This study focuses on understanding diagenesis within the sediments from the Grenada Basin, located within the southern Lesser Antilles Volcanic Arc. Sediment in this region include tephra-rich volcanic sands, hemipelagic mud sequences, and carbonate-rich sequences, and vary widely in their proportions over short depth (cm) intervals.
A variety of dissolved constituents and sedimentary solid phases, including dithionite extractable iron and manganese are used here to constrain the diagenetic reactions occurring within the sediment package in the Grenada Basin. Core material was obtained during IODP Expedition 340, and for this study I focus primarily on five sites, U1394, U1395 and U1396 located in the northern region off the coast of Montserrat and U1399 and U1400 in the south, located off the island of Martinique.
Pore fluid chemical compositions reflect heterogeneity in the dominance of reactions occurring within the sediment. Some sites clearly show evidence for alteration of volcanic material as an important diagenetic process while other sites appear to be dominated by carbonate precipitation or dissolution reactions. For example, at sites U1395, U1396, and U1400 increases in Ca mirror decreases in Mg, suggesting that alteration of volcanic matter is the dominant diagenetic reaction occurring. Dissolved minor element distributions (Si, Li, B, Rb) support this notion with Si and Li generally increasing and B and Rb generally decreasing. In contrast, at sites U1394 (upper 100 meters) and U1399, decreases in both Ca and Mg with depth suggest that carbonate precipitation is an important diagenetic process.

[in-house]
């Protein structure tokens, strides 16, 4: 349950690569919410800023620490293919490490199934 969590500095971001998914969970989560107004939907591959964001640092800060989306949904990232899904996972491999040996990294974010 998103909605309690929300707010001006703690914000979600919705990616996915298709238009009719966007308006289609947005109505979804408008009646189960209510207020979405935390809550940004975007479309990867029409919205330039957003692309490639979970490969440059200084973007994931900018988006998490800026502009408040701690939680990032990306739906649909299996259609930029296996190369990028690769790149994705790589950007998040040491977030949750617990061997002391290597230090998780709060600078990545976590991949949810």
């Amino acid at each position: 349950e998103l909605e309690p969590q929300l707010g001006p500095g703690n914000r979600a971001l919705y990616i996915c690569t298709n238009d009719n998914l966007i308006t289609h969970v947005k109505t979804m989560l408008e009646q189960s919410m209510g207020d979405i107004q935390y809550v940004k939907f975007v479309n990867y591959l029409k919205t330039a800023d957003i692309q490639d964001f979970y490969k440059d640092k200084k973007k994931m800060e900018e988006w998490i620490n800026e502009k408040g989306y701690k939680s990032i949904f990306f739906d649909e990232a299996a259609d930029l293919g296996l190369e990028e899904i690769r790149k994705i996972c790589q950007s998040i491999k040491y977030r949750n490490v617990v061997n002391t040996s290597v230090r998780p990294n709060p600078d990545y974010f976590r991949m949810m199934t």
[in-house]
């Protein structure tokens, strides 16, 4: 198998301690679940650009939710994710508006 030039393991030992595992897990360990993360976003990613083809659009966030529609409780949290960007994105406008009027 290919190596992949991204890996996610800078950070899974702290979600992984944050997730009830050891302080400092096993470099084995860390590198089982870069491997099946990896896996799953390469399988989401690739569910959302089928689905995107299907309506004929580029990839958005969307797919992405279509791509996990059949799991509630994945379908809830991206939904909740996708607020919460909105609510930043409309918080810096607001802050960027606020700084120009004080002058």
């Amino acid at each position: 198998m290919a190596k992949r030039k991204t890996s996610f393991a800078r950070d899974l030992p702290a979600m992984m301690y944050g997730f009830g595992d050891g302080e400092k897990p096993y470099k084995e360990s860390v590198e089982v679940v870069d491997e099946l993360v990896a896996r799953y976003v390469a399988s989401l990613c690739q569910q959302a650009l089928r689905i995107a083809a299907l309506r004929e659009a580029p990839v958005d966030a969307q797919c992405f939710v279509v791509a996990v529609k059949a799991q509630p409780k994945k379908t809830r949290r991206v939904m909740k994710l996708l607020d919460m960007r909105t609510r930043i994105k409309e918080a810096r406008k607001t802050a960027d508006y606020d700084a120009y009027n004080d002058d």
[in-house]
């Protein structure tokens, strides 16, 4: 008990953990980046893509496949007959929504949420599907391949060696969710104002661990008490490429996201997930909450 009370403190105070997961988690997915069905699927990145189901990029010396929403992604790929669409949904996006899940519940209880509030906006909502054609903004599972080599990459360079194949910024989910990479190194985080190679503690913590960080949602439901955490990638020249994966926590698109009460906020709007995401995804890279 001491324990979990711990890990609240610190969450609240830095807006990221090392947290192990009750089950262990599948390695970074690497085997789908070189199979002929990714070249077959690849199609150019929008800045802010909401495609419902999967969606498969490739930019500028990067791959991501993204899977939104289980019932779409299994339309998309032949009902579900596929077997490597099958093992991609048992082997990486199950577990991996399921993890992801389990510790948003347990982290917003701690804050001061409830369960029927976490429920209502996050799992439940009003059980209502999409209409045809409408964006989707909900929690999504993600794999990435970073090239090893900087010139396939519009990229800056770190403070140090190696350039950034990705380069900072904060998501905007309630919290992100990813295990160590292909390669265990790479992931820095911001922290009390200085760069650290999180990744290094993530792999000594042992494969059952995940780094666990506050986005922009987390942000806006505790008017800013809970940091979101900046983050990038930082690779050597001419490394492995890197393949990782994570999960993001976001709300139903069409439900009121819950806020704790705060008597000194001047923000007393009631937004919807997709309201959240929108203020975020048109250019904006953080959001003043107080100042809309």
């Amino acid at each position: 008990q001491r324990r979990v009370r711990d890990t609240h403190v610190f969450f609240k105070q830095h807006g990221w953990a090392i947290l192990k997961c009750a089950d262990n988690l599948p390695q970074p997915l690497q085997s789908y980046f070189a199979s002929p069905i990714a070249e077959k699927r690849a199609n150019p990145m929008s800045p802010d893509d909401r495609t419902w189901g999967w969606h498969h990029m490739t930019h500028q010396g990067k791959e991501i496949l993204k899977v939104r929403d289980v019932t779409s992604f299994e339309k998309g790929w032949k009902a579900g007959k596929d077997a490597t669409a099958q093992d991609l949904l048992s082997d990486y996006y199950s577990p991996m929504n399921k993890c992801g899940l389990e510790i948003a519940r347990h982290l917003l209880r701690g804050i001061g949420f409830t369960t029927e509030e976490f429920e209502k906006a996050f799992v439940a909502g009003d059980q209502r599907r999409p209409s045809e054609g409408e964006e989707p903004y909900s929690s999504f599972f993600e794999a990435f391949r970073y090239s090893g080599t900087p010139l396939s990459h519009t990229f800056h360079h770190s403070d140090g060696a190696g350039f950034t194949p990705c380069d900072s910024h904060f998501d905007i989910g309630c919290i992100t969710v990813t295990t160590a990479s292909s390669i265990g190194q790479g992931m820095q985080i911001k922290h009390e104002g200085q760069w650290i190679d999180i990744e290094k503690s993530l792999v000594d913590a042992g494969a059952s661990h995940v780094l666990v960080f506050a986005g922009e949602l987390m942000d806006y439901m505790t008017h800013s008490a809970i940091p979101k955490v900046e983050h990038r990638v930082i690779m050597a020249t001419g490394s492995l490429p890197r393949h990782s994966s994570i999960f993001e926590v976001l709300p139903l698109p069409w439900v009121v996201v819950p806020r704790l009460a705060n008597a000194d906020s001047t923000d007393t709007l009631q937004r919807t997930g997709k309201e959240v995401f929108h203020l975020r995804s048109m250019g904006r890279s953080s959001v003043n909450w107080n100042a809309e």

Regardless of the main sediment type, organic carbon content is uniformly low with average values of 0.19 ± 0.11% for U1394, 0.13 ± 0.07% for U1395, 0.13 ± 0.06% for U1396, 0.28 ± 0.08% for U1399, and 0.23 ± 0.15% for U1400. Carbonate contents in the north are more variable, ranging between 1 and 80%, than cores in the south, 1 to 40%. These large variations in CaCO3 likely reflects variable dilution with volcanogenic sediment. Reactive Fe ranges from 0.18 to 0.75% in cores in the north and 0.4 to 1.4% in the south whereas, reactive Mn ranges from 0 to 0.09% in the north and 0 to 0.3% in the south. Relationships among reactive manganese, organic carbon, and calcium carbonate suggest that organic material may be associated with reactive Mn and carbonate. Notably, it appears that reactive iron does not appear to be closely associated with organic matter, although the cycling of this metal may play a secondary role in carbon preservation.